whose invaluable book, War and Decision, has just come out in paperback. The paperback edition touts Doug’s book as a Washington Post and New York Times bestseller. There’s some irony here, inasmuch as both newspapers declined to review War and Decision, and the Times rejected a series of news stories about the book submitted by its award-winning correspondent James Risen.
The MSM’s decision to ignore War and Decision was understandable. Through the painstaking use of documentary evidence, Feith destroys much of the false narrative the MSM labored so hard to assign to the Iraq war and the decisions surrounding it. The MSM apparently had no substantive response. In fact, Doug said today that, to his knowledge, no one has identified a single factual inaccuracy in the book. Under these circumstances, from the standpoint of the liberal MSM, the best approach was simply to ignore the book. Meanwhile, lefty bloggers limited themselves, as usual, to invective.
Looking back at the past six years, Feith finds plenty to criticize in Bush administration Iraq policy, including some of his own decisions. The administration’s major mistakes, he says, were the prolonged occupation and the failure to build up Iraqi forces quickly enough. Feith rejects the idea that the tactics underlying the surge — notably policing techniques that immersed our forces in Iraqi neighborhoods — could have succeeded in 2004, prior to the “Sunni awakening.” But my talks with folks who were policing Baghdad in 2005 and 2006, cause me to think that the “surge” techniques might well have been effective in that city a year or two before they were finally tried.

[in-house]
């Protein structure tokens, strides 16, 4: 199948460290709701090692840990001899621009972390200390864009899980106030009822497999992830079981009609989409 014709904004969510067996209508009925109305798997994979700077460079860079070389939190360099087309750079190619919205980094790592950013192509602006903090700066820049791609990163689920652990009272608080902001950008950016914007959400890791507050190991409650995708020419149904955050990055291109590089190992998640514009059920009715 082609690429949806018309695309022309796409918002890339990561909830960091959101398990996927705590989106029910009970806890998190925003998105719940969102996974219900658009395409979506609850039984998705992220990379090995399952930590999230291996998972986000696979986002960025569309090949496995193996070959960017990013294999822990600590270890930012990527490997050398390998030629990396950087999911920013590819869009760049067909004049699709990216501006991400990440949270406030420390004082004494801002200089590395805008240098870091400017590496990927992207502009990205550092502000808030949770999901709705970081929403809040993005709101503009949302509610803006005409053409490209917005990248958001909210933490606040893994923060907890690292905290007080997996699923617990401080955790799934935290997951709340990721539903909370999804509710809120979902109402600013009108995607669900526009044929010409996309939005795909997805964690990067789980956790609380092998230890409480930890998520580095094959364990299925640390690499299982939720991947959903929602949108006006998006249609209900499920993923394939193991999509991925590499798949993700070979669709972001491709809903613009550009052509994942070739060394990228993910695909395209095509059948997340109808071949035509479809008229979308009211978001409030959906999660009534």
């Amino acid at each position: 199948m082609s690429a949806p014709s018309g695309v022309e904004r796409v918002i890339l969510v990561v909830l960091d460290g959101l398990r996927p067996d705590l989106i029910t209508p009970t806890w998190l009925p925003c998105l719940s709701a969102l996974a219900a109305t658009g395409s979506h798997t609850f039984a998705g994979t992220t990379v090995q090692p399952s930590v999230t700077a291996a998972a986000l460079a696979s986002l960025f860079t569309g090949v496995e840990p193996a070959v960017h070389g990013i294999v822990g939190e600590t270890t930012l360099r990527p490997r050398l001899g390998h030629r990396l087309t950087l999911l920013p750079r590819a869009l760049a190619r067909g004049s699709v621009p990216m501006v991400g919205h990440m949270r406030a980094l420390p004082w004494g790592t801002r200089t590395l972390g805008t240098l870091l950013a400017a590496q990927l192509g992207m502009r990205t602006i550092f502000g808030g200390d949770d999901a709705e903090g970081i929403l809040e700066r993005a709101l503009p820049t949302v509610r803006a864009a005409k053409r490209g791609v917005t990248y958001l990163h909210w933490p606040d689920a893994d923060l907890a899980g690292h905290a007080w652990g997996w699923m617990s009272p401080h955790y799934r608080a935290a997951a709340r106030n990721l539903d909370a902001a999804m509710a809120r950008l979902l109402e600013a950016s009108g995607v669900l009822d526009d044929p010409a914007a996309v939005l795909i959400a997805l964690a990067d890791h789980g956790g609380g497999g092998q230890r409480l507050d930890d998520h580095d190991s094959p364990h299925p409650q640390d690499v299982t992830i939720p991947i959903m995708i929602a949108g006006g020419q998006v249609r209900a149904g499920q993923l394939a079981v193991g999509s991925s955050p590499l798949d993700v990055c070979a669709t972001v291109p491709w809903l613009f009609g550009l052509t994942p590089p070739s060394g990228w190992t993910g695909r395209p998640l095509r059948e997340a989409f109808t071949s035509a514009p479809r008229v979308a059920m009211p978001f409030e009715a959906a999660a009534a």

Feith takes satisfaction not just in the success of the surge, but also in the series of Iraqi elections since January 2005, including the provincial elections held just a few days ago. He is certain (as I am) that the rest of the region has noticed with envy that Iraqis get to select their leaders, and believes (as I do) that these sentiments will likely have a positive impact down the road.
Feith insists, however, that the invasion of Iraq was not about promoting democracy; rather it was intended to eliminate the threat the administration believed Saddam Hussein posed. The decision to promote democracy in Iraq was not the motive behind the invasion, but rather the answer to the question of what do we do in Iraq after we have toppled Saddam for other reasons. The claim that the administration took the U.S. to war to “impose” democracy in Iraq is, in fact, one of the many myths Feith destroys in War and Decision.
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